In this fourth and final installment in the Aquatic and Standing Water Plants of the Central Midwest series, veteran botanist Robert H. Mohlenbrock identifies aquatic and wetland plants in eight central Midwestern states, which include Iowa, Illinois, Indiana, Ohio, Kansas, Kentucky (excluding the Cumberland Mountain region), Missouri, and Nebraska.
Nelumbonaceae to Vitaceae: Water Lotuses to Grapes contains 346 highly informative and technically accurate illustrations as well as ecological information, nomenclature, and keys for plants in the aforementioned families, including white water lily, fireweed, smartweed, mild water pepper, hawthorn, and wild strawberry. Mohlenbrock identifies and describes each plant in concise and readable prose and indicates its usual habitats and the states in which it occurs.
As with previous volumes, Mohlenbrock organizes each species into three groups: truly aquatic plants, which spend their entire life with their vegetative parts either completely submerged or floating on the water’s surface; emergents, which are usually rooted under water with their vegetative parts standing above the water’s surface; and wetland plants, which live most or all of their lives out of water.
With Nelumbonaceae to Vitaceae, Mohlenbrock completes the four-volume series organizing and identifying wetland plants in the central Midwest. The botanical series will aid many, from teachers and students to state and federal employees, focused on conservation efforts and mitigation issues.
Trailblazing women working in digital arts media and education established the Midwest as an international center for the artistic and digital revolution in the 1980s and beyond. Foundational events at the University of Illinois and the School of the Art Institute of Chicago created an authentic, community-driven atmosphere of creative expression, innovation, and interdisciplinary collaboration that crossed gender lines and introduced artistically informed approaches to advanced research. Interweaving historical research with interviews and full-color illustrations, New Media Futures captures the spirit and contributions of twenty-two women working within emergent media as diverse as digital games, virtual reality, medicine, supercomputing visualization, and browser-based art. The editors and contributors give voice as creators integral to the development of these new media and place their works at the forefront of social change and artistic inquiry. What emerges is the dramatic story of how these Midwestern explorations in the digital arts produced a web of fascinating relationships. These fruitful collaborations helped usher in the digital age that propelled social media. Contributors: Carolina Cruz-Niera, Colleen Bushell, Nan Goggin, Mary Rasmussen, Dana Plepys, Maxine Brown, Martyl Langsdorf, Joan Truckenbrod, Barbara Sykes, Abina Manning, Annette Barbier, Margaret Dolinsky, Tiffany Holmes, Claudia Hart, Brenda Laurel, Copper Giloth, Jane Veeder, Sally Rosenthal, Lucy Petrovic, Donna J. Cox, Ellen Sandor, and Janine Fron.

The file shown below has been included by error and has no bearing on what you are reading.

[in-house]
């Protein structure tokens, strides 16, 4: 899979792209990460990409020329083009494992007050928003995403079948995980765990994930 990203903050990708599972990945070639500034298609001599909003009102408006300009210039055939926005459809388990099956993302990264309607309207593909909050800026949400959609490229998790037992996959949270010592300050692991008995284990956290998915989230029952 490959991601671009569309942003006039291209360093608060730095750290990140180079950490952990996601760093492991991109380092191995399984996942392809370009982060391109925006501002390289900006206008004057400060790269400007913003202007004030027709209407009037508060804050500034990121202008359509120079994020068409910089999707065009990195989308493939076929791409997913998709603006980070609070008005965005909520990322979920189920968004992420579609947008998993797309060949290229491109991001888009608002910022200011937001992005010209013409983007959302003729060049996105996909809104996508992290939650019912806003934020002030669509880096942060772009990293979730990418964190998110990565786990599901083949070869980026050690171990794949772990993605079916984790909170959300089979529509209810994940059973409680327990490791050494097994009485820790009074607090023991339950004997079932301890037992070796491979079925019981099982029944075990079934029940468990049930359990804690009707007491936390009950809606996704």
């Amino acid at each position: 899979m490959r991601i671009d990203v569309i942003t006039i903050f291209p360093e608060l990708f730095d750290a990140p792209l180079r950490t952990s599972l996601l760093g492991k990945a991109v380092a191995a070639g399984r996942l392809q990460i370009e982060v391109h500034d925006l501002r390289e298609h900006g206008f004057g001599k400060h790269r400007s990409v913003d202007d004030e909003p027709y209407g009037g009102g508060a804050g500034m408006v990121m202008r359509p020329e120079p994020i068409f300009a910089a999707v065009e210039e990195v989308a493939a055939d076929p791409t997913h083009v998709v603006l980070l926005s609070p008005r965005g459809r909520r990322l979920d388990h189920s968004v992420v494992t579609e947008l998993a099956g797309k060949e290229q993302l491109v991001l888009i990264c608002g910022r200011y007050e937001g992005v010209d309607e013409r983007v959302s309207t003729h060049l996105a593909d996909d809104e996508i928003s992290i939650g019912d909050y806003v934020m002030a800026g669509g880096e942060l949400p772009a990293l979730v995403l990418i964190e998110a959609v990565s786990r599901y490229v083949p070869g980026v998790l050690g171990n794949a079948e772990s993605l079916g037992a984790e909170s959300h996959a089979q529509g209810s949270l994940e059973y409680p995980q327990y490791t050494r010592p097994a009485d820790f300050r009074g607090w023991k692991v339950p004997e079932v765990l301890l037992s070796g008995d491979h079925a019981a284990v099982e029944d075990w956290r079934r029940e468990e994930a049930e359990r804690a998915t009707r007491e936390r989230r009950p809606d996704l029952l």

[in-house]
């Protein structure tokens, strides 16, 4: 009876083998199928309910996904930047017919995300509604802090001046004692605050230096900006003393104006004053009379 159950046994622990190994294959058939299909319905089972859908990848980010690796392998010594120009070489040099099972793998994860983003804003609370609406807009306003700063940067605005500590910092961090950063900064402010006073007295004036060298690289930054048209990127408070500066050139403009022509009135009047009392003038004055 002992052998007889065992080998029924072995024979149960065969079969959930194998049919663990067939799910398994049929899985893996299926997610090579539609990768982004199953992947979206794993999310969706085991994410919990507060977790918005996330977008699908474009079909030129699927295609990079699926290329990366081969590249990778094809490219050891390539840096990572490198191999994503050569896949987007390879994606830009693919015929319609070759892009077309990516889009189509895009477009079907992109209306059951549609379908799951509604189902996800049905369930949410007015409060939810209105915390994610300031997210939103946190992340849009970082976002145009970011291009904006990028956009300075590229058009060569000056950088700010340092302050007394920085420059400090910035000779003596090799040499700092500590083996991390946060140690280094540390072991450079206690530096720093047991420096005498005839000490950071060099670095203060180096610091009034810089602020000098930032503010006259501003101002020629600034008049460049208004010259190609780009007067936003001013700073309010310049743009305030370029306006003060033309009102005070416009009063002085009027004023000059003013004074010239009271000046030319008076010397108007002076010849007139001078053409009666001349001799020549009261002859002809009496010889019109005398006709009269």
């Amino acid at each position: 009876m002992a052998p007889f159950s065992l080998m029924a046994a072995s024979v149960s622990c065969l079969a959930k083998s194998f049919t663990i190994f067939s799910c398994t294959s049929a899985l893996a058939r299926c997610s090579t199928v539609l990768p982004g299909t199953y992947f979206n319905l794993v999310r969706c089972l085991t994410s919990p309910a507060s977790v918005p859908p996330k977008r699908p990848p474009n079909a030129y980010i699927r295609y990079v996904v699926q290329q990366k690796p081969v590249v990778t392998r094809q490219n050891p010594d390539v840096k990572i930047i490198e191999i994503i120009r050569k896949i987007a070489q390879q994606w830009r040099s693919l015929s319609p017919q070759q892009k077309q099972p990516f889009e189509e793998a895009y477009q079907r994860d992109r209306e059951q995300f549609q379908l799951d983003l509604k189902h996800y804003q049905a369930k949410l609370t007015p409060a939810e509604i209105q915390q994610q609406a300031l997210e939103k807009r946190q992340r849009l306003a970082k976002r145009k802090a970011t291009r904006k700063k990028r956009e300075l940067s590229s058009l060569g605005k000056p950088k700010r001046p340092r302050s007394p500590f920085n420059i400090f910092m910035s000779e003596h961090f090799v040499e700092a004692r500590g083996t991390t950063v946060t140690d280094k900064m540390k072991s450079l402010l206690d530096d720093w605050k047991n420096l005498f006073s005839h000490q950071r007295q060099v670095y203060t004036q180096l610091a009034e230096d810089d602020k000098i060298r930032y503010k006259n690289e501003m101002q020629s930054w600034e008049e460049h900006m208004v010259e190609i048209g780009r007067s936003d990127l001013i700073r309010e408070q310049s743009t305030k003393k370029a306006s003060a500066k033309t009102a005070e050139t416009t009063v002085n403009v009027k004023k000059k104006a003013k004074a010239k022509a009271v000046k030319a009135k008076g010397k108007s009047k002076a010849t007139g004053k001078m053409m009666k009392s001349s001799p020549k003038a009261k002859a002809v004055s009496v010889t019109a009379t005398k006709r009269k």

New Stories from the Midwest presents a collection of stories that celebrate an American region too often ignored in discussions about distinctive regional literature. The editors solicited nominations from more than three hundred magazines, literary journals, and small presses, and narrowed the selection to nineteen authors comprising prize winners and new and established authors.
The stories, written by midwestern writers or focusing on the Midwest, demonstrate how the quality of fiction from and about the heart of the country rivals that of any other region.
The anthology includes an introduction from Lee Martin and short fiction by emerging and established writers such as Rosellen Brown, Bonnie Jo Campbell, Christie Hodgen, Gregory Blake Smith, and Benjamin Percy.
2004 winner of the Robert E. Park Book Award from the Community and Urban Sociology Section (CUSS) of the American Sociological Association
Although the death of the small town has been predicted for decades, during the 1990s the population of rural America actually increased by more than three million people. In this book, Sonya Salamon explores these rural newcomers and the impact they have on the social relationships, public spaces, and community resources of small town America.